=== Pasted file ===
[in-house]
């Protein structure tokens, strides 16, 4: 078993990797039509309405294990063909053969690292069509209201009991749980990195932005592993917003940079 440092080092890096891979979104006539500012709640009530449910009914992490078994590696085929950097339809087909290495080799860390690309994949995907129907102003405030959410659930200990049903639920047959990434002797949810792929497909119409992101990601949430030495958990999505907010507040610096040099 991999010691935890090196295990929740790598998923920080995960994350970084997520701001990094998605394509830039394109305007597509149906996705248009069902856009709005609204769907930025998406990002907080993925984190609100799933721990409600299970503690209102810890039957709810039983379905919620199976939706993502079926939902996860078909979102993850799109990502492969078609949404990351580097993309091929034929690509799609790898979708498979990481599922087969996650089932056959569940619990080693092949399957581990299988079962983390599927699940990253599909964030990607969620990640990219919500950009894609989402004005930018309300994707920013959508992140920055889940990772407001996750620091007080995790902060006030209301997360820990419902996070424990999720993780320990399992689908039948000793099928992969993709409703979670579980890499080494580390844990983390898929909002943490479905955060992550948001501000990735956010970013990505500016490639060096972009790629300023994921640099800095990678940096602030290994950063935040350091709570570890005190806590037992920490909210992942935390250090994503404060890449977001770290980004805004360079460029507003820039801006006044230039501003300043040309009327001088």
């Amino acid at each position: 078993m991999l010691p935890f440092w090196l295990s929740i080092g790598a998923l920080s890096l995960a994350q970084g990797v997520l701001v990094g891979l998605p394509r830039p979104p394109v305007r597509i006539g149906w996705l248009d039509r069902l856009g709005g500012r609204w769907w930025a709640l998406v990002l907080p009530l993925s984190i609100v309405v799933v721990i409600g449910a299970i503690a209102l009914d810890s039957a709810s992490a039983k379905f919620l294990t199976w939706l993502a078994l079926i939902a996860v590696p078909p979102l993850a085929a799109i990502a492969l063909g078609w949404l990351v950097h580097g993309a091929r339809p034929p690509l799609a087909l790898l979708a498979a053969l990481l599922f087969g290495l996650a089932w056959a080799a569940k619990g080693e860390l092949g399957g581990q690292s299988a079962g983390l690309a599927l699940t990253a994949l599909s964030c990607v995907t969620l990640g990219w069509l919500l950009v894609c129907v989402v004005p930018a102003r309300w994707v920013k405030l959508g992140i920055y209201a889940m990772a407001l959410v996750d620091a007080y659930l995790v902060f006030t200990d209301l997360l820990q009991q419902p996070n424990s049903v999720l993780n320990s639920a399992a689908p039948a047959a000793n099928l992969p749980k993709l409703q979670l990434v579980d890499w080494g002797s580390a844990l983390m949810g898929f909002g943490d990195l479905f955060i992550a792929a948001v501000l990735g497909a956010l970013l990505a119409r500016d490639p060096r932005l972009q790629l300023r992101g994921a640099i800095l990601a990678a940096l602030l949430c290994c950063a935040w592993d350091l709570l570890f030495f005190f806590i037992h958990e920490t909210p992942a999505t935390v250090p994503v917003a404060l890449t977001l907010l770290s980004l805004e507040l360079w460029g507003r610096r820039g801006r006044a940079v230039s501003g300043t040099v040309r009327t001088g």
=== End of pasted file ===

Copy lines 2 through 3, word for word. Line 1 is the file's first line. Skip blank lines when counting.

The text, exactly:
């Protein structure tokens, strides 16, 4: 078993990797039509309405294990063909053969690292069509209201009991749980990195932005592993917003940079 440092080092890096891979979104006539500012709640009530449910009914992490078994590696085929950097339809087909290495080799860390690309994949995907129907102003405030959410659930200990049903639920047959990434002797949810792929497909119409992101990601949430030495958990999505907010507040610096040099 991999010691935890090196295990929740790598998923920080995960994350970084997520701001990094998605394509830039394109305007597509149906996705248009069902856009709005609204769907930025998406990002907080993925984190609100799933721990409600299970503690209102810890039957709810039983379905919620199976939706993502079926939902996860078909979102993850799109990502492969078609949404990351580097993309091929034929690509799609790898979708498979990481599922087969996650089932056959569940619990080693092949399957581990299988079962983390599927699940990253599909964030990607969620990640990219919500950009894609989402004005930018309300994707920013959508992140920055889940990772407001996750620091007080995790902060006030209301997360820990419902996070424990999720993780320990399992689908039948000793099928992969993709409703979670579980890499080494580390844990983390898929909002943490479905955060992550948001501000990735956010970013990505500016490639060096972009790629300023994921640099800095990678940096602030290994950063935040350091709570570890005190806590037992920490909210992942935390250090994503404060890449977001770290980004805004360079460029507003820039801006006044230039501003300043040309009327001088």
């Amino acid at each position: 078993m991999l010691p935890f440092w090196l295990s929740i080092g790598a998923l920080s890096l995960a994350q970084g990797v997520l701001v990094g891979l998605p394509r830039p979104p394109v305007r597509i006539g149906w996705l248009d039509r069902l856009g709005g500012r609204w769907w930025a709640l998406v990002l907080p009530l993925s984190i609100v309405v799933v721990i409600g449910a299970i503690a209102l009914d810890s039957a709810s992490a039983k379905f919620l294990t199976w939706l993502a078994l079926i939902a996860v590696p078909p979102l993850a085929a799109i990502a492969l063909g078609w949404l990351v950097h580097g993309a091929r339809p034929p690509l799609a087909l790898l979708a498979a053969l990481l599922f087969g290495l996650a089932w056959a080799a569940k619990g080693e860390l092949g399957g581990q690292s299988a079962g983390l690309a599927l699940t990253a994949l599909s964030c990607v995907t969620l990640g990219w069509l919500l950009v894609c129907v989402v004005p930018a102003r309300w994707v920013k405030l959508g992140i920055y209201a889940m990772a407001l959410v996750d620091a007080y659930l995790v902060f006030t200990d209301l997360l820990q009991q419902p996070n424990s049903v999720l993780n320990s639920a399992a689908p039948a047959a000793n099928l992969p749980k993709l409703q979670l990434v579980d890499w080494g002797s580390a844990l983390m949810g898929f909002g943490d990195l479905f955060i992550a792929a948001v501000l990735g497909a956010l970013l990505a119409r500016d490639p060096r932005l972009q790629l300023r992101g994921a640099i800095l990601a990678a940096l602030l949430c290994c950063a935040w592993d350091l709570l570890f030495f005190f806590i037992h958990e920490t909210p992942a999505t935390v250090p994503v917003a404060l890449t977001l907010l770290s980004l805004e507040l360079w460029g507003r610096r820039g801006r006044a940079v230039s501003g300043t040099v040309r009327t001088g």